SAMIS


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AcronymDefinition
SAMISSecurity Assistance Management Information System
SAMISSafety Management Information Statistics
SAMISShip Alternate Management Information System
SAMISStructural Analysis and Matrix Interpretive System
SAMISSolar Array Manufacturing Industry Simulation
SAMISSupply Accounting Management Information System
References in periodicals archive ?
The Sami language education system is based on the Welsh one and they have their own broadcasting networks.
We met two members of the Sami Parliament, Christina Henriksen and Mariann Wollmann Maga.
However, there is one detailed map showing Sami territorial division in a large region in early modern times.
At that time, Swedish Sami were taxed according to a system established by Duke Charles (the future Charles IX) in 1602 (Gothe, 1929:44-62; Tegengren, 1952:46-49; Lundmark, 1982:88-95, 2006:40-45; Korpijaakko-Labba, 1994:352-354).
But the Samis can now raise their voices to be heard by the people who live below.
Long known as Lapps, a term they now disdain as colonial, the Samis number about: 80,000, with more than half in Norway and the rest in Sweden, Finland, and Russia.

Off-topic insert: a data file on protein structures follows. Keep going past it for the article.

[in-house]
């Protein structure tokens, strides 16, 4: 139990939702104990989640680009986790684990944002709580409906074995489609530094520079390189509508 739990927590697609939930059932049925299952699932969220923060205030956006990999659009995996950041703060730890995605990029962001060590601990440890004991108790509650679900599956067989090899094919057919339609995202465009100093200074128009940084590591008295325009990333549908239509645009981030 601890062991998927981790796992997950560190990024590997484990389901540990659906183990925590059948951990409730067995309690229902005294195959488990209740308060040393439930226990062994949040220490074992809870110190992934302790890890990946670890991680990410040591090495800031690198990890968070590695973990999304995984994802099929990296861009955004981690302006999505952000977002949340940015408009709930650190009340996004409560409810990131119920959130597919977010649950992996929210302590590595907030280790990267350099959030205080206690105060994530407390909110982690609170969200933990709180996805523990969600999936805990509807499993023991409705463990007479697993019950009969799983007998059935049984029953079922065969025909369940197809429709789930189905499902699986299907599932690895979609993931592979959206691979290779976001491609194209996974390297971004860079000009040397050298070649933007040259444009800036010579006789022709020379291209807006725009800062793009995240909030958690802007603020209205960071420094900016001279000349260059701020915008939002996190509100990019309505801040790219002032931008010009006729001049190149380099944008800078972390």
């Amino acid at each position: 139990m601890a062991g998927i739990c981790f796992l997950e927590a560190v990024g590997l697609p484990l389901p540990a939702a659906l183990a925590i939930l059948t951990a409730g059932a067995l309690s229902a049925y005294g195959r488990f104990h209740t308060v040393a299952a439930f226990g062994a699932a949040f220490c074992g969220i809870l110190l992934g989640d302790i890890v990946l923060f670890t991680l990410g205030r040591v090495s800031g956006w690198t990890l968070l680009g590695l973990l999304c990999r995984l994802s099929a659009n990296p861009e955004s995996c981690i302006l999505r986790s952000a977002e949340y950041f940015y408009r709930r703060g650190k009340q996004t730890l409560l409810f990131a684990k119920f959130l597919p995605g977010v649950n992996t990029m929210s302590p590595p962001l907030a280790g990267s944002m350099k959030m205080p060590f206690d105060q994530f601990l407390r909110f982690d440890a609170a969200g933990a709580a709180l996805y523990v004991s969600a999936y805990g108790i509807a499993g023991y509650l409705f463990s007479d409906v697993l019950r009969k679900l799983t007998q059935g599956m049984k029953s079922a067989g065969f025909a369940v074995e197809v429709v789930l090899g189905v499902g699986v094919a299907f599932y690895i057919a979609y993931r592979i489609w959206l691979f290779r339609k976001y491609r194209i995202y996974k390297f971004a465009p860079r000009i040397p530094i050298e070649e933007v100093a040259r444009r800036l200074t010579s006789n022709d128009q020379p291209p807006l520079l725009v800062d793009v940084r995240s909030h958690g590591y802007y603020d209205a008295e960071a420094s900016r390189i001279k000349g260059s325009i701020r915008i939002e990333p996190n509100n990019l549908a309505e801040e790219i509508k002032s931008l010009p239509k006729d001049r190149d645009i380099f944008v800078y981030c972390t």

The Sami are the traditional Native inhabitants of Lapland, which stretches across northern Norway, Sweden and Finland eastward into Russia.
In other areas, the Russian-Nordic divide acts as a constant external pressure that magnifies both positively and negatively the urban-rural divide within the Russian Sami community.
Although the Sami are believed to have once occupied most of Finland and large parts of the Scandinavian Peninsula, the different nation-states that slowly emerged in the area had a significant impact on Sami livelihoods and way of life.
To speak about creation in the northern Sami language, therefore, has strong associations of being the receiver of God's blessings, God's gifts.
Some of the oldest interviewees have previously provided information for other documentation projects and are known to possess an almost endless knowledge of traditional Sami life.
The myth led to the doctrine of unregistered ground in Finnmark that made nomadic Sami land public territory as part of the government's Norwegianization program to reduce cultural pluralism in Sapmi [Lapland].